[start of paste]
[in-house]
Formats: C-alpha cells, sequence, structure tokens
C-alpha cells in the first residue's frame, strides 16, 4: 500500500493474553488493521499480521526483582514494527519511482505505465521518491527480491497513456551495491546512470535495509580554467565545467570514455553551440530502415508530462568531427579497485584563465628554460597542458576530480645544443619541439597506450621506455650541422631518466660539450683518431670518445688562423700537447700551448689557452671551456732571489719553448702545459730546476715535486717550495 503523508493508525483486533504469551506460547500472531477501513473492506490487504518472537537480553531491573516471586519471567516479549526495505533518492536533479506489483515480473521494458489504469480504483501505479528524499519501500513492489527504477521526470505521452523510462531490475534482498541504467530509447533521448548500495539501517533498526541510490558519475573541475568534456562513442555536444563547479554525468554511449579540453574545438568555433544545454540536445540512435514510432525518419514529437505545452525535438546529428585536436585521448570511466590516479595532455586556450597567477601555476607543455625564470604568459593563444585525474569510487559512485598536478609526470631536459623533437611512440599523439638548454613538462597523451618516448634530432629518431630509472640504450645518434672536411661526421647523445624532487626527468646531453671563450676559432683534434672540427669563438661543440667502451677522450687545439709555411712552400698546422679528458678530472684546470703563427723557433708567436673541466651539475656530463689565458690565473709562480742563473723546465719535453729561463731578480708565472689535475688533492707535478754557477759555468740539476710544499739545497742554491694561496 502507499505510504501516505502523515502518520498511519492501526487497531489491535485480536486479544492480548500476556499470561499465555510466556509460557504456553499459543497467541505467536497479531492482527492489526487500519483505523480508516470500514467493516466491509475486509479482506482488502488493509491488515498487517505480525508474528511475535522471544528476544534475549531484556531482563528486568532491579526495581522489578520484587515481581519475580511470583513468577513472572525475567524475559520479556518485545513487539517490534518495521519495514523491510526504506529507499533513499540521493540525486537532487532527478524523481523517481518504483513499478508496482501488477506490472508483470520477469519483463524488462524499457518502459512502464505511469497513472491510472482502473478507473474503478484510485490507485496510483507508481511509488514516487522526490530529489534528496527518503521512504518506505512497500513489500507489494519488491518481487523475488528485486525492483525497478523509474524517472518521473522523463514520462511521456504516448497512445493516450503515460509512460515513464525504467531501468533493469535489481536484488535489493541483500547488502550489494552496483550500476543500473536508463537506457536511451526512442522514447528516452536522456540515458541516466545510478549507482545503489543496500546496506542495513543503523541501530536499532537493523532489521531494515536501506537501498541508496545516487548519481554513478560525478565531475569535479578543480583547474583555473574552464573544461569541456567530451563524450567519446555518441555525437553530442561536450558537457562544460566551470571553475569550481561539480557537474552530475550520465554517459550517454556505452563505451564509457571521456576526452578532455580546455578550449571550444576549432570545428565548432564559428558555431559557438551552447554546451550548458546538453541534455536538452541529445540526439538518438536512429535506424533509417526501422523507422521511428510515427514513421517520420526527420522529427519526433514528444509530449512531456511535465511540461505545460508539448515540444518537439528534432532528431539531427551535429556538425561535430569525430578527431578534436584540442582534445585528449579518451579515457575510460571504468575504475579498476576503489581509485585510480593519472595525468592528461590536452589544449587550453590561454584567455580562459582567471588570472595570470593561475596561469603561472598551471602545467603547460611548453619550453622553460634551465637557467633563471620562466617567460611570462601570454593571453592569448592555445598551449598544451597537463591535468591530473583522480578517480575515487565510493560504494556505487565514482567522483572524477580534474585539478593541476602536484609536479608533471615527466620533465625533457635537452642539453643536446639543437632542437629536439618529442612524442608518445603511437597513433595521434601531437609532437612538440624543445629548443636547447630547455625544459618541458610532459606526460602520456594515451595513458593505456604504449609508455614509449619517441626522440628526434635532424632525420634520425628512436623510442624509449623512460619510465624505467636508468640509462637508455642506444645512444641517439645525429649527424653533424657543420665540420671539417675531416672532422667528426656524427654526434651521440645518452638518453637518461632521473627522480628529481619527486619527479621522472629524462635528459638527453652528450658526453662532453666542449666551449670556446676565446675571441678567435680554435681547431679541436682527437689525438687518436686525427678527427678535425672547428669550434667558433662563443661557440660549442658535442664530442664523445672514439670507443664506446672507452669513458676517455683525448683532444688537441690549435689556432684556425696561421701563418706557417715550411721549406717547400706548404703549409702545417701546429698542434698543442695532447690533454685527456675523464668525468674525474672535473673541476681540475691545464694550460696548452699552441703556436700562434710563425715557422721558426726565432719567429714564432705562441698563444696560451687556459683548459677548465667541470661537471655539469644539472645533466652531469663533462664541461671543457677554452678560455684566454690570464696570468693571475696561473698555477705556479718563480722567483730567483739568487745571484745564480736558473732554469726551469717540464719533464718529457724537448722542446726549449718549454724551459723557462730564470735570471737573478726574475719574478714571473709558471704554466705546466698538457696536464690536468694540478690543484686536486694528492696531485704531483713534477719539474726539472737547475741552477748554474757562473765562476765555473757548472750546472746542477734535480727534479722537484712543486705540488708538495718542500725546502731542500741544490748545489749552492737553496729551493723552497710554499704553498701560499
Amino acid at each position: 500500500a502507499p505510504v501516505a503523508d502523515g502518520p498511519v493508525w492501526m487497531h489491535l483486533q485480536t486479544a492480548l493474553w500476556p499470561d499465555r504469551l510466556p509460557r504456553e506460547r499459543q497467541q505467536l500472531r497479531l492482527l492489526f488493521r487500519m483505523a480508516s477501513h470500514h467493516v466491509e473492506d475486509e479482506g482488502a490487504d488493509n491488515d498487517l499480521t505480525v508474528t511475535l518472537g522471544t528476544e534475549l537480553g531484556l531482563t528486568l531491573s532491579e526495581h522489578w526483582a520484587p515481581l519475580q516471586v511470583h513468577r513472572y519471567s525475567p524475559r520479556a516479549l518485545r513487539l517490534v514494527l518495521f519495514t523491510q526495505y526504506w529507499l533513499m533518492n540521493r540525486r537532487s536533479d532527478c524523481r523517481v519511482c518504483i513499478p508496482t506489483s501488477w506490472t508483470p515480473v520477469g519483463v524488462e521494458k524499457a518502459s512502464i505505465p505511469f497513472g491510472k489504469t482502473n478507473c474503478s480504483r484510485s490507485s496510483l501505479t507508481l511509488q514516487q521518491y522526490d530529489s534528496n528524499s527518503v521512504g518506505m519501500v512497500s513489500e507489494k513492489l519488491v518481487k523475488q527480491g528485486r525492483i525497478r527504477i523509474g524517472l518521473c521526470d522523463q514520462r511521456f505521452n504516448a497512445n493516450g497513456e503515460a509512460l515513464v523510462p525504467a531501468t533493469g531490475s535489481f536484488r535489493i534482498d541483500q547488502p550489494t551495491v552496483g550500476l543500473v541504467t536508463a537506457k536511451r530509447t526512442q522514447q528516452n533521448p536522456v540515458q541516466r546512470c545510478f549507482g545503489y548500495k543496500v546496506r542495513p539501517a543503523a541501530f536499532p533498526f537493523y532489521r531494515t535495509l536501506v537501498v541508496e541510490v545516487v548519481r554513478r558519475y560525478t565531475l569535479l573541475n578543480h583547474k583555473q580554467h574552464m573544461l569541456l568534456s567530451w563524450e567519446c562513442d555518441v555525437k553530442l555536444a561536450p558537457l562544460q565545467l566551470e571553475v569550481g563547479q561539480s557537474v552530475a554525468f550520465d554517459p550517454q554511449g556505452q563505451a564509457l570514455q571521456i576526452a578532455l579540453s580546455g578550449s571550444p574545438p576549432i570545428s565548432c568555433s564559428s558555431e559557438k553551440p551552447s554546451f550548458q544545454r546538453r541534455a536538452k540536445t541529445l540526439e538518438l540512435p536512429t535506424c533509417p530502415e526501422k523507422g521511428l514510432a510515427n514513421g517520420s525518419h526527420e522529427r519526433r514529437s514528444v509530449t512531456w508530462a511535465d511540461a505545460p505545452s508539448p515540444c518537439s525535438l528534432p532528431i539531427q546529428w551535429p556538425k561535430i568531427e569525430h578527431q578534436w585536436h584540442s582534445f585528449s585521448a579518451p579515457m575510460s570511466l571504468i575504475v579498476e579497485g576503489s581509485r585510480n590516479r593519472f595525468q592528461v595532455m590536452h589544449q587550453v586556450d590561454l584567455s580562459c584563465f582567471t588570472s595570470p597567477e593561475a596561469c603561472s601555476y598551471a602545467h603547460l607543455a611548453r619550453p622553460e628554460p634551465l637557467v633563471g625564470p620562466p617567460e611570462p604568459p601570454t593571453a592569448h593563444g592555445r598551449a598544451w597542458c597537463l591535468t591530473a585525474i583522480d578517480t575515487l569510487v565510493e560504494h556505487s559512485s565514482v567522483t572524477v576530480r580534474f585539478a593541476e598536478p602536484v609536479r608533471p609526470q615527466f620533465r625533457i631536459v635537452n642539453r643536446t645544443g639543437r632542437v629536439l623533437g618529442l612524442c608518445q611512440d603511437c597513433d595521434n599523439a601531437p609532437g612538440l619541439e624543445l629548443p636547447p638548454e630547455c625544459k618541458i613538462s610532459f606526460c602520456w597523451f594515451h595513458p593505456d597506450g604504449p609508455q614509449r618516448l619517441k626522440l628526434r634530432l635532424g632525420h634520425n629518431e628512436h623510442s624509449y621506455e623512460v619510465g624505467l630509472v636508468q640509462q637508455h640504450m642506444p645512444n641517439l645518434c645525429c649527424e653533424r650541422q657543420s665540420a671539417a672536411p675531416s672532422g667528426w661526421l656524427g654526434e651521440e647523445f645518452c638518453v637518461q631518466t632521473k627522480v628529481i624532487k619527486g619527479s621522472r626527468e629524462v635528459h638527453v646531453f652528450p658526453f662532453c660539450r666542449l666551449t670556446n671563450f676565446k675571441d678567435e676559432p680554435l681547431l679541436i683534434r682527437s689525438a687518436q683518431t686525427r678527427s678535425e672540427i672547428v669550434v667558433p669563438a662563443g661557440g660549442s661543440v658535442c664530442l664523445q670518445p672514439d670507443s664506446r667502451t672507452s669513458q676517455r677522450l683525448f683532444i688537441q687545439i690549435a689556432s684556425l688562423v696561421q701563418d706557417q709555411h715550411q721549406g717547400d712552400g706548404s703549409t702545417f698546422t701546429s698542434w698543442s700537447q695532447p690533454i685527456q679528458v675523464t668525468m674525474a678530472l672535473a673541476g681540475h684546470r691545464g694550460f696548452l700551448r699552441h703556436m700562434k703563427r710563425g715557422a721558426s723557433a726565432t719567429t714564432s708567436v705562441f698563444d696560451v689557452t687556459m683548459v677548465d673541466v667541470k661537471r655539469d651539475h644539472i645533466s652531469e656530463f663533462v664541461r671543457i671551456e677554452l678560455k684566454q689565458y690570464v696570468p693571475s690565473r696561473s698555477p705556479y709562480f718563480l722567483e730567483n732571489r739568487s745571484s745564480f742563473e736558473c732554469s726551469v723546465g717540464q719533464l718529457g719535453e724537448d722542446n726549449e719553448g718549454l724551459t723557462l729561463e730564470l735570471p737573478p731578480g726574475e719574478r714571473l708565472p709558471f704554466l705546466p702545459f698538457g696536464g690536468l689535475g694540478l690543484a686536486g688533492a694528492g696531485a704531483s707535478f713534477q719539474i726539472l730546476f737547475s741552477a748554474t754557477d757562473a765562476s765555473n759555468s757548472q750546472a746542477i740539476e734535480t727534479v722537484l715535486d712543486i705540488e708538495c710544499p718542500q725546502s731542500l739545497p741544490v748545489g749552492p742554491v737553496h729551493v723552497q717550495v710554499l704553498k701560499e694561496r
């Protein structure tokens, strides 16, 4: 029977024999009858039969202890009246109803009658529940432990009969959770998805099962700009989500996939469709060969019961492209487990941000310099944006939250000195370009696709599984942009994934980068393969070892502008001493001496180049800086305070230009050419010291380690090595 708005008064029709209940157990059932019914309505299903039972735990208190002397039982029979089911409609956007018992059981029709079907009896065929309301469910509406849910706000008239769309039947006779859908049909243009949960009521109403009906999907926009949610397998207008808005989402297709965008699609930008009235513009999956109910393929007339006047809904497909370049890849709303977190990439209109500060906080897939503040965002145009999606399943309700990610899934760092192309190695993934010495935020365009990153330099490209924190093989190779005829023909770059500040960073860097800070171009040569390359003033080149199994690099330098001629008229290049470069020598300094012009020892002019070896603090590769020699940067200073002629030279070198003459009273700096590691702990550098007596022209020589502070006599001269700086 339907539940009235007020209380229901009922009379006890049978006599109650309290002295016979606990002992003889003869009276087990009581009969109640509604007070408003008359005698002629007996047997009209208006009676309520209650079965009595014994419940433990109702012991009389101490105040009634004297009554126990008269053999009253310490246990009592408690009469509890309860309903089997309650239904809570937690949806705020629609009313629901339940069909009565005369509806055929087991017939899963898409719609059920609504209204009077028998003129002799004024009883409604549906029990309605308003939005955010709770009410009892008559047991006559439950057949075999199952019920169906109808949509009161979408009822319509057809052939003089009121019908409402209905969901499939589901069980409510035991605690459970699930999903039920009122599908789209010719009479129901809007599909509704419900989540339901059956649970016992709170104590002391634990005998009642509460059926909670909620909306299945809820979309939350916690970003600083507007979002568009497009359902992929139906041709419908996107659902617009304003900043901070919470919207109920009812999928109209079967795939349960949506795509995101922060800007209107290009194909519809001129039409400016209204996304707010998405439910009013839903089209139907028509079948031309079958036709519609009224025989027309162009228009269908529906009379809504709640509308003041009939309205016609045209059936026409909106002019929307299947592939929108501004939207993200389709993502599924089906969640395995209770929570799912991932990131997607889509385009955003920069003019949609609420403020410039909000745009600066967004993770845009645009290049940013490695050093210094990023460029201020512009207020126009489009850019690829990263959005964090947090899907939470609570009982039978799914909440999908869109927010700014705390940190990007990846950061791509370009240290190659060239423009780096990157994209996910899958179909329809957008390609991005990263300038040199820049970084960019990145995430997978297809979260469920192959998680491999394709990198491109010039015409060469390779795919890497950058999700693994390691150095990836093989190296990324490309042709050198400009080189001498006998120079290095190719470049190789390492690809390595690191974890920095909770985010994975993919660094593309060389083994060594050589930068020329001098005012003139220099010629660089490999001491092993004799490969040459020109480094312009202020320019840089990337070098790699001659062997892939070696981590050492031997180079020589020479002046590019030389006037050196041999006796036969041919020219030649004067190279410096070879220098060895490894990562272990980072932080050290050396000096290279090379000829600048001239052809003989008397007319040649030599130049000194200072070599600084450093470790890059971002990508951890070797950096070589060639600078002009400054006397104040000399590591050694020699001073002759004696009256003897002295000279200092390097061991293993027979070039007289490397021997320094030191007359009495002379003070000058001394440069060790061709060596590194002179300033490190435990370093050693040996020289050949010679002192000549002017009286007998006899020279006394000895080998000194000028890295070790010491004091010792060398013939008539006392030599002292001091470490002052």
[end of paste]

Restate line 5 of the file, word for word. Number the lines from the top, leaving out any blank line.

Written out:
């Protein structure tokens, strides 16, 4: 029977024999009858039969202890009246109803009658529940432990009969959770998805099962700009989500996939469709060969019961492209487990941000310099944006939250000195370009696709599984942009994934980068393969070892502008001493001496180049800086305070230009050419010291380690090595 708005008064029709209940157990059932019914309505299903039972735990208190002397039982029979089911409609956007018992059981029709079907009896065929309301469910509406849910706000008239769309039947006779859908049909243009949960009521109403009906999907926009949610397998207008808005989402297709965008699609930008009235513009999956109910393929007339006047809904497909370049890849709303977190990439209109500060906080897939503040965002145009999606399943309700990610899934760092192309190695993934010495935020365009990153330099490209924190093989190779005829023909770059500040960073860097800070171009040569390359003033080149199994690099330098001629008229290049470069020598300094012009020892002019070896603090590769020699940067200073002629030279070198003459009273700096590691702990550098007596022209020589502070006599001269700086 339907539940009235007020209380229901009922009379006890049978006599109650309290002295016979606990002992003889003869009276087990009581009969109640509604007070408003008359005698002629007996047997009209208006009676309520209650079965009595014994419940433990109702012991009389101490105040009634004297009554126990008269053999009253310490246990009592408690009469509890309860309903089997309650239904809570937690949806705020629609009313629901339940069909009565005369509806055929087991017939899963898409719609059920609504209204009077028998003129002799004024009883409604549906029990309605308003939005955010709770009410009892008559047991006559439950057949075999199952019920169906109808949509009161979408009822319509057809052939003089009121019908409402209905969901499939589901069980409510035991605690459970699930999903039920009122599908789209010719009479129901809007599909509704419900989540339901059956649970016992709170104590002391634990005998009642509460059926909670909620909306299945809820979309939350916690970003600083507007979002568009497009359902992929139906041709419908996107659902617009304003900043901070919470919207109920009812999928109209079967795939349960949506795509995101922060800007209107290009194909519809001129039409400016209204996304707010998405439910009013839903089209139907028509079948031309079958036709519609009224025989027309162009228009269908529906009379809504709640509308003041009939309205016609045209059936026409909106002019929307299947592939929108501004939207993200389709993502599924089906969640395995209770929570799912991932990131997607889509385009955003920069003019949609609420403020410039909000745009600066967004993770845009645009290049940013490695050093210094990023460029201020512009207020126009489009850019690829990263959005964090947090899907939470609570009982039978799914909440999908869109927010700014705390940190990007990846950061791509370009240290190659060239423009780096990157994209996910899958179909329809957008390609991005990263300038040199820049970084960019990145995430997978297809979260469920192959998680491999394709990198491109010039015409060469390779795919890497950058999700693994390691150095990836093989190296990324490309042709050198400009080189001498006998120079290095190719470049190789390492690809390595690191974890920095909770985010994975993919660094593309060389083994060594050589930068020329001098005012003139220099010629660089490999001491092993004799490969040459020109480094312009202020320019840089990337070098790699001659062997892939070696981590050492031997180079020589020479002046590019030389006037050196041999006796036969041919020219030649004067190279410096070879220098060895490894990562272990980072932080050290050396000096290279090379000829600048001239052809003989008397007319040649030599130049000194200072070599600084450093470790890059971002990508951890070797950096070589060639600078002009400054006397104040000399590591050694020699001073002759004696009256003897002295000279200092390097061991293993027979070039007289490397021997320094030191007359009495002379003070000058001394440069060790061709060596590194002179300033490190435990370093050693040996020289050949010679002192000549002017009286007998006899020279006394000895080998000194000028890295070790010491004091010792060398013939008539006392030599002292001091470490002052």